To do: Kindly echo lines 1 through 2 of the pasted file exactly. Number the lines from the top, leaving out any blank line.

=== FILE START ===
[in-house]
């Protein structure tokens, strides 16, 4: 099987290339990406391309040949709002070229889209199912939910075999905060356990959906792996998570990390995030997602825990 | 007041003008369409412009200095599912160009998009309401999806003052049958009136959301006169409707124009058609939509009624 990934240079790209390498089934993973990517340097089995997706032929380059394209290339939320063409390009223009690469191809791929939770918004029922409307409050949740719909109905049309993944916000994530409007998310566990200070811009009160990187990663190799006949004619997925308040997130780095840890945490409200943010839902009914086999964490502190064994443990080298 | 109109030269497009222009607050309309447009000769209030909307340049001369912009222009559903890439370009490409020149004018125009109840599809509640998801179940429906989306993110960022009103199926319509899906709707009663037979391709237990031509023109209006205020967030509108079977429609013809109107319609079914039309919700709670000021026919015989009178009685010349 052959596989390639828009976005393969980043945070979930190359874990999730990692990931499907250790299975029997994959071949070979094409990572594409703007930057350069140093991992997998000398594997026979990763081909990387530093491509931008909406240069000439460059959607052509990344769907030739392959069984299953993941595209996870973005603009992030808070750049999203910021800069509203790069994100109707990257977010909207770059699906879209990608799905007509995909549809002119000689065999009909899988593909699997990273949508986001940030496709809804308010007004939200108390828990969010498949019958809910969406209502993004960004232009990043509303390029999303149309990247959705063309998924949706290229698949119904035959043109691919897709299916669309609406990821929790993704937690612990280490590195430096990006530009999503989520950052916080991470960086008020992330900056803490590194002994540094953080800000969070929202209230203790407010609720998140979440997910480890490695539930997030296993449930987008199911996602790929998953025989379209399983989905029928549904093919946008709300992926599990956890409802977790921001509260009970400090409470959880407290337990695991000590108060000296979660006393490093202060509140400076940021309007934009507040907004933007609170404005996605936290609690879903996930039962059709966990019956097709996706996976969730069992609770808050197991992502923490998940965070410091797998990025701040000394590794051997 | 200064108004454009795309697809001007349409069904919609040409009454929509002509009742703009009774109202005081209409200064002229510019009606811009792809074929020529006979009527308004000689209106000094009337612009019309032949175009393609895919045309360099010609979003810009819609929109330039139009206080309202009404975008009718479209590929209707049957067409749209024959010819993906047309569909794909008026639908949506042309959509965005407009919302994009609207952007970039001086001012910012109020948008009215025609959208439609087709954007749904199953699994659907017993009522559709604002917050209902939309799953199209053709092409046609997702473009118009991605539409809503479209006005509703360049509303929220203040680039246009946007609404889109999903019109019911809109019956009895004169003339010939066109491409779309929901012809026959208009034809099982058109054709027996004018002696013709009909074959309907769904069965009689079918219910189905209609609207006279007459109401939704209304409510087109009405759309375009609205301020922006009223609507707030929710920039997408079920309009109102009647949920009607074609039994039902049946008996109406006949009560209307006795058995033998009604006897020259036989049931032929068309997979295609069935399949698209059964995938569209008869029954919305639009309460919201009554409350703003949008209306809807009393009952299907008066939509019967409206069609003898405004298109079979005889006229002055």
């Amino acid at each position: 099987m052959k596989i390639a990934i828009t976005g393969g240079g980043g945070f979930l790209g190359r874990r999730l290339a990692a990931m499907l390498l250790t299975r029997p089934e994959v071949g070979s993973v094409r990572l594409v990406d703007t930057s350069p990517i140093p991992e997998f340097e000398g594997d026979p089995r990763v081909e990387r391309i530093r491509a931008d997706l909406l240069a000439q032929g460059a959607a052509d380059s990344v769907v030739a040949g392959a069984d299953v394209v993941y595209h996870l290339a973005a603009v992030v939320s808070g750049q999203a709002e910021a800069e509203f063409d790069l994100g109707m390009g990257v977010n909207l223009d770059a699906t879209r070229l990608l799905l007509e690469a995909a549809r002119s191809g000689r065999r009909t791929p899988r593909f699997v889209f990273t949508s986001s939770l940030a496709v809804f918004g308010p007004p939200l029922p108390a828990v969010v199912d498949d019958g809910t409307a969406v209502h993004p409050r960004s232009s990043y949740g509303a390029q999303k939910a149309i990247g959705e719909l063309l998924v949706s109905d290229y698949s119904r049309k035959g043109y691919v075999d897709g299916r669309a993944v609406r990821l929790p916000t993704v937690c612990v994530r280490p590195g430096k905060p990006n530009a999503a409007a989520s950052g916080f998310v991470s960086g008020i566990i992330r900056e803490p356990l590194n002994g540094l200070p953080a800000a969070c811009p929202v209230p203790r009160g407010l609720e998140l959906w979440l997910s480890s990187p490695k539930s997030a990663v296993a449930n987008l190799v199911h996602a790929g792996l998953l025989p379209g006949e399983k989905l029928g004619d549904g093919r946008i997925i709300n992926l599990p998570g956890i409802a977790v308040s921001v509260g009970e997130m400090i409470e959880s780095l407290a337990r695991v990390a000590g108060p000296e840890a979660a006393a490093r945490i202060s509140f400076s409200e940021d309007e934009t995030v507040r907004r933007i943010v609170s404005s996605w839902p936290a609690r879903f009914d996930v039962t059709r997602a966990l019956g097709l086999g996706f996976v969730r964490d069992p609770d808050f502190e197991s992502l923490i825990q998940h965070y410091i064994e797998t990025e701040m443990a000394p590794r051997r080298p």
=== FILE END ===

[in-house]
């Protein structure tokens, strides 16, 4: 099987290339990406391309040949709002070229889209199912939910075999905060356990959906792996998570990390995030997602825990 | 007041003008369409412009200095599912160009998009309401999806003052049958009136959301006169409707124009058609939509009624 990934240079790209390498089934993973990517340097089995997706032929380059394209290339939320063409390009223009690469191809791929939770918004029922409307409050949740719909109905049309993944916000994530409007998310566990200070811009009160990187990663190799006949004619997925308040997130780095840890945490409200943010839902009914086999964490502190064994443990080298 | 109109030269497009222009607050309309447009000769209030909307340049001369912009222009559903890439370009490409020149004018125009109840599809509640998801179940429906989306993110960022009103199926319509899906709707009663037979391709237990031509023109209006205020967030509108079977429609013809109107319609079914039309919700709670000021026919015989009178009685010349 052959596989390639828009976005393969980043945070979930190359874990999730990692990931499907250790299975029997994959071949070979094409990572594409703007930057350069140093991992997998000398594997026979990763081909990387530093491509931008909406240069000439460059959607052509990344769907030739392959069984299953993941595209996870973005603009992030808070750049999203910021800069509203790069994100109707990257977010909207770059699906879209990608799905007509995909549809002119000689065999009909899988593909699997990273949508986001940030496709809804308010007004939200108390828990969010498949019958809910969406209502993004960004232009990043509303390029999303149309990247959705063309998924949706290229698949119904035959043109691919897709299916669309609406990821929790993704937690612990280490590195430096990006530009999503989520950052916080991470960086008020992330900056803490590194002994540094953080800000969070929202209230203790407010609720998140979440997910480890490695539930997030296993449930987008199911996602790929998953025989379209399983989905029928549904093919946008709300992926599990956890409802977790921001509260009970400090409470959880407290337990695991000590108060000296979660006393490093202060509140400076940021309007934009507040907004933007609170404005996605936290609690879903996930039962059709966990019956097709996706996976969730069992609770808050197991992502923490998940965070410091797998990025701040000394590794051997 | 200064108004454009795309697809001007349409069904919609040409009454929509002509009742703009009774109202005081209409200064002229510019009606811009792809074929020529006979009527308004000689209106000094009337612009019309032949175009393609895919045309360099010609979003810009819609929109330039139009206080309202009404975008009718479209590929209707049957067409749209024959010819993906047309569909794909008026639908949506042309959509965005407009919302994009609207952007970039001086001012910012109020948008009215025609959208439609087709954007749904199953699994659907017993009522559709604002917050209902939309799953199209053709092409046609997702473009118009991605539409809503479209006005509703360049509303929220203040680039246009946007609404889109999903019109019911809109019956009895004169003339010939066109491409779309929901012809026959208009034809099982058109054709027996004018002696013709009909074959309907769904069965009689079918219910189905209609609207006279007459109401939704209304409510087109009405759309375009609205301020922006009223609507707030929710920039997408079920309009109102009647949920009607074609039994039902049946008996109406006949009560209307006795058995033998009604006897020259036989049931032929068309997979295609069935399949698209059964995938569209008869029954919305639009309460919201009554409350703003949008209306809807009393009952299907008066939509019967409206069609003898405004298109079979005889006229002055």